“ASU made me realize that it is not about the grades you had or things you did during your time there, but it’s about the memories you made and the lives you touched while you were there,” said Klosterman, who will be earning a Bachelor’s of Science in biochemistry and a certificate in cross-sector leadership in December 2019.

Question: How has your scholarship impacted your education at ASU?

Answer: The Next Generation Service Corps Scholarship allowed me to get the education that I got at ASU. Without this scholarship, I would have never been able to afford to come to a school with as many opportunities at ASU. I can honestly say that the NGSC changed the entire course of my life by taking a chance on me and allowing me to pursue an education here at ASU. There are so many complex health disparities around the world, and I hope that one day I am a future change maker in them.

Q: What was your “aha” moment, when you realized you wanted to study the field you majored in? 

A: I learned my love for chemistry during organic chemistry, and that love grew as I entered into biochemistry and physical chemistry my junior year.  These classes, in combination with other research experiences, really made me realize that I chose correctly as I was constantly wanting to know more. I think that’s a good sign you’re in the right field.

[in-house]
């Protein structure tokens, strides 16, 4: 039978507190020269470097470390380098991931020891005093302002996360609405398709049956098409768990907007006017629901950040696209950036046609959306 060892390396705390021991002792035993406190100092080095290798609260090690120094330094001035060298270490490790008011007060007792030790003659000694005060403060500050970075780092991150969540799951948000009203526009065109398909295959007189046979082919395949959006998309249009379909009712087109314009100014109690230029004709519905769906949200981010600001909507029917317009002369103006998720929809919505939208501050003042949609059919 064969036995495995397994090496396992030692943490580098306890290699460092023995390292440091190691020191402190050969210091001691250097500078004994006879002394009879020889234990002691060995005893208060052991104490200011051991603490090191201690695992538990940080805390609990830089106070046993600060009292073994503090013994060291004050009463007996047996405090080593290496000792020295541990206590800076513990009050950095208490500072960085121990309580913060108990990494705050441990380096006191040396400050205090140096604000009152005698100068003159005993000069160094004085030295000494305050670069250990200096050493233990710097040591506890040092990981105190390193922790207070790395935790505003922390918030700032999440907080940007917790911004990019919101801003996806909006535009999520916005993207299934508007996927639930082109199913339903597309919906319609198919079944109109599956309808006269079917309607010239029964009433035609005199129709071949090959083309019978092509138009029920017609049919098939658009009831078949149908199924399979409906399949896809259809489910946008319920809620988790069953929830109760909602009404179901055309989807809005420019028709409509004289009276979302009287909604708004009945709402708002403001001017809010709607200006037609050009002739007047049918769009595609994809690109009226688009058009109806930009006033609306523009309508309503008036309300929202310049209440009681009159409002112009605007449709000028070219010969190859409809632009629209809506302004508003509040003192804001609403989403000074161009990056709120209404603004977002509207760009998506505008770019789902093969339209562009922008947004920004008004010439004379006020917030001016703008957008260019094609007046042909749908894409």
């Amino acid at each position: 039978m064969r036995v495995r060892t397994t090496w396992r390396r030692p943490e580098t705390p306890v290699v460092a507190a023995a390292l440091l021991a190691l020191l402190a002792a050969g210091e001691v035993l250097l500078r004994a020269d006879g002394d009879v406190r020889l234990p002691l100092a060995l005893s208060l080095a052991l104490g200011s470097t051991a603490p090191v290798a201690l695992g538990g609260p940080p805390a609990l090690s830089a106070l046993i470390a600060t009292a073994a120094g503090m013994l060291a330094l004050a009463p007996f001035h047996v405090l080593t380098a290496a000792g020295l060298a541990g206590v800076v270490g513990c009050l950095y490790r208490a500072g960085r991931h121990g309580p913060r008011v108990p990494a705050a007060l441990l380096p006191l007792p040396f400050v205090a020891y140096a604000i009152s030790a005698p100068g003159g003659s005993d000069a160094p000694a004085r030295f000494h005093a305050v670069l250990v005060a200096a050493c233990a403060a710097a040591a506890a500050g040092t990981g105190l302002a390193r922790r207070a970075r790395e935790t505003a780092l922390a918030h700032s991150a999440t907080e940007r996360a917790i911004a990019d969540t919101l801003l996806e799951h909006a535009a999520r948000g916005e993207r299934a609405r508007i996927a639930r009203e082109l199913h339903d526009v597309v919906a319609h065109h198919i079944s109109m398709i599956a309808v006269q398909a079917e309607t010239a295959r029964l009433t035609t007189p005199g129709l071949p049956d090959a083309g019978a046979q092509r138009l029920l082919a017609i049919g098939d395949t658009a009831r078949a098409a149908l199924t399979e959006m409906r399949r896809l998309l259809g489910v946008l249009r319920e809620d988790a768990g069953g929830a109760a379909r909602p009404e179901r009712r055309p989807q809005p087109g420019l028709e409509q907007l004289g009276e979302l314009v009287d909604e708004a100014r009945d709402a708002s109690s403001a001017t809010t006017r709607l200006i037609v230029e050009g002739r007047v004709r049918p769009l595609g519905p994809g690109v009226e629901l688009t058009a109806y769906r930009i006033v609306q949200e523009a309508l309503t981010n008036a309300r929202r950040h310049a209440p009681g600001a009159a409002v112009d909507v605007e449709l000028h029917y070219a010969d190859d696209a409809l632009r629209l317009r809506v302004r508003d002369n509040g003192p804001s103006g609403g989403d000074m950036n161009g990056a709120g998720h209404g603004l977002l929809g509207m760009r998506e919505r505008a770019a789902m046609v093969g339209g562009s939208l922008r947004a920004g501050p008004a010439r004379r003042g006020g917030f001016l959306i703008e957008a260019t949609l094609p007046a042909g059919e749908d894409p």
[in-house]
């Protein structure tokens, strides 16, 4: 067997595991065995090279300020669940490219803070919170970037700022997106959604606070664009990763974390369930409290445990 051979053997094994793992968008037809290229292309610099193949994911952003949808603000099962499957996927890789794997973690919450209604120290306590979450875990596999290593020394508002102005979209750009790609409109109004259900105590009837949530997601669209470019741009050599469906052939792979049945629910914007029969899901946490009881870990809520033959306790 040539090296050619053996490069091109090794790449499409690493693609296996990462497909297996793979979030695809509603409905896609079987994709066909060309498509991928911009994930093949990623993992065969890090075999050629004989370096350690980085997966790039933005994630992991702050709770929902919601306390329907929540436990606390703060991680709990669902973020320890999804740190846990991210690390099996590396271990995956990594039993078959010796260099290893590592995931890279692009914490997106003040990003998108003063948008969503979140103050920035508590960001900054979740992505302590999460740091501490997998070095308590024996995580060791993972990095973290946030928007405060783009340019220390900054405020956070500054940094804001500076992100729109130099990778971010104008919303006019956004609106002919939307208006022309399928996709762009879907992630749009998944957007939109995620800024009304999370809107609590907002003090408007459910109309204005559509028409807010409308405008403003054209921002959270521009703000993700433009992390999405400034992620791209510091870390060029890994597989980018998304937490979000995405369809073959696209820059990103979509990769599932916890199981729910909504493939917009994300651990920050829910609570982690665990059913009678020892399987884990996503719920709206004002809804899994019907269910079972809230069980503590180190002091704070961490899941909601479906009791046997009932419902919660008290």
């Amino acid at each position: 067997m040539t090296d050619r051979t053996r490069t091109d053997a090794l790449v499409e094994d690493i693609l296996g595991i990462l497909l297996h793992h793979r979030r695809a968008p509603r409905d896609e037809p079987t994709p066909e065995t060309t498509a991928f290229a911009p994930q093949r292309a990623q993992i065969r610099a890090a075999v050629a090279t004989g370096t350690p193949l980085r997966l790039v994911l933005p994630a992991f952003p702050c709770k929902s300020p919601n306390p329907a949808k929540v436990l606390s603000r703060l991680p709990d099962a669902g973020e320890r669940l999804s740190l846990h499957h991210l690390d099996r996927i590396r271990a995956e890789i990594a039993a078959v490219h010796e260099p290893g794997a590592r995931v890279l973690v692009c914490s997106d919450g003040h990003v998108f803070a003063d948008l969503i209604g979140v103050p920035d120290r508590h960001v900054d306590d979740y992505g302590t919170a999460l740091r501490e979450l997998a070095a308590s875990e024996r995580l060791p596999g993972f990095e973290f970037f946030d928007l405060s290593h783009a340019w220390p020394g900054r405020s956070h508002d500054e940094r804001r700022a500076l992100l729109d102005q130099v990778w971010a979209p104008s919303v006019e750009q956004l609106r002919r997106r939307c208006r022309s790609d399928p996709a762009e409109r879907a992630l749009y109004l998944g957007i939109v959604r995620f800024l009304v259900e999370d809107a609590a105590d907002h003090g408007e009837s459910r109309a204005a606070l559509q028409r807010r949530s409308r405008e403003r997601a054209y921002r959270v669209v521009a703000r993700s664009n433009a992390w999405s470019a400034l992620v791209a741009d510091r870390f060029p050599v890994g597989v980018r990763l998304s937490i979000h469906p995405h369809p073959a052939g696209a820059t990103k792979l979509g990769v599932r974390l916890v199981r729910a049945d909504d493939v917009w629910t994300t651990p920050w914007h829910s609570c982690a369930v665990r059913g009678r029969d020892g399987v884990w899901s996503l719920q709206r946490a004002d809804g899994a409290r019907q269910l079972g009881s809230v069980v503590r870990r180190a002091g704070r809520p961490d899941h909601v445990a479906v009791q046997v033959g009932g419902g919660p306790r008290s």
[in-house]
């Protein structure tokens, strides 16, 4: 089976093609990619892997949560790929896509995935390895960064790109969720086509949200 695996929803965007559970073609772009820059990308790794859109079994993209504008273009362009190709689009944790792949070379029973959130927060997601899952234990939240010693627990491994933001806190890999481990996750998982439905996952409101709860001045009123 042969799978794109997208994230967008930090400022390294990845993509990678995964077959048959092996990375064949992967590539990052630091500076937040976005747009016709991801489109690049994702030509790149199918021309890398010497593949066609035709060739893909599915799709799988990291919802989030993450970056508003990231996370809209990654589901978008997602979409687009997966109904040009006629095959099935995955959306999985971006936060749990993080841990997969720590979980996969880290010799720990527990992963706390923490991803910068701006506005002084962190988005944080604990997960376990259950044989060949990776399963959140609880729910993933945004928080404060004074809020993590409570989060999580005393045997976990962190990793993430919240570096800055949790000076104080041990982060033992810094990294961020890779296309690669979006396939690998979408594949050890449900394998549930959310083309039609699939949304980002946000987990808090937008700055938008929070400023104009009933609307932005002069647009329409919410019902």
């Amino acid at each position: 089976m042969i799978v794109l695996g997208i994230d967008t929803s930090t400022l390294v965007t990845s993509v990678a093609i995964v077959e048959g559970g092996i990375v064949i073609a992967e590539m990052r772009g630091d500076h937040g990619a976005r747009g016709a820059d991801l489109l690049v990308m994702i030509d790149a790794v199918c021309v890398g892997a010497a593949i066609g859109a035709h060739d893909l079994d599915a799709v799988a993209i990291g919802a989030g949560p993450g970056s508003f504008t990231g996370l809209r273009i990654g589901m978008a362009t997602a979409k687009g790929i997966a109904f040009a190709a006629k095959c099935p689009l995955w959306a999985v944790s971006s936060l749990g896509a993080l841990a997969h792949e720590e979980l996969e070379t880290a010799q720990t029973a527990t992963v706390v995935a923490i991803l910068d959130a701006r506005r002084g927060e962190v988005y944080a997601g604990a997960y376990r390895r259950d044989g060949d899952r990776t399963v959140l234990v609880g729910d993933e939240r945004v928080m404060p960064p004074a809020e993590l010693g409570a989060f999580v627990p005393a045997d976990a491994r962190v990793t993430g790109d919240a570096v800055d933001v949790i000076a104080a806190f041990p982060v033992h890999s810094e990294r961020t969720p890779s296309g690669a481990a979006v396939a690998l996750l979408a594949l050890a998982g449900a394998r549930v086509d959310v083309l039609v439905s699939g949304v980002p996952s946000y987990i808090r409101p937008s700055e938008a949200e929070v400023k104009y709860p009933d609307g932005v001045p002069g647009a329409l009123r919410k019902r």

Q: What’s something you learned while at ASU — in the classroom or otherwise — that surprised you; that changed your perspective?

A: During my time at ASU, I learned how to be compassionate. I think it’s really easy for us to become so bogged down by every exam and assignment due, especially when we’ve got high expectations for ourselves. It’s easy to become so absorbed into this idea that your grades depict your worth. I used to believe this for so long, until one day I was walking back from a physical chemistry exam that I was sure ruined my grade, until I just looked up and realized how many people were around me — and how many people also could have felt like this. ASU has so many passionate people, that it always calmed me to be surrounded by all these other students with different life experiences. It really reestablished to me that you never know what someone is going through, or where they are coming from. ASU made me realize that it is not about the grades you had or things you did during your time there, but it’s about the memories you made and the lives you touched while you were there. Just be kind to others.

Q: Why did you choose ASU?

A: Growing up in the same place my entire life, I really needed a change of pace and scenery to challenge myself to grow throughout college. I had the opportunity to come to ASU through the Next Generation Service Corps, and I am so grateful for this opportunity. I never quite understood the opportunities that ASU could generate, but after spending three years here, I am confident I made the right decision. ASU is full of passionate individuals that will inspire you to keep challenging yourself.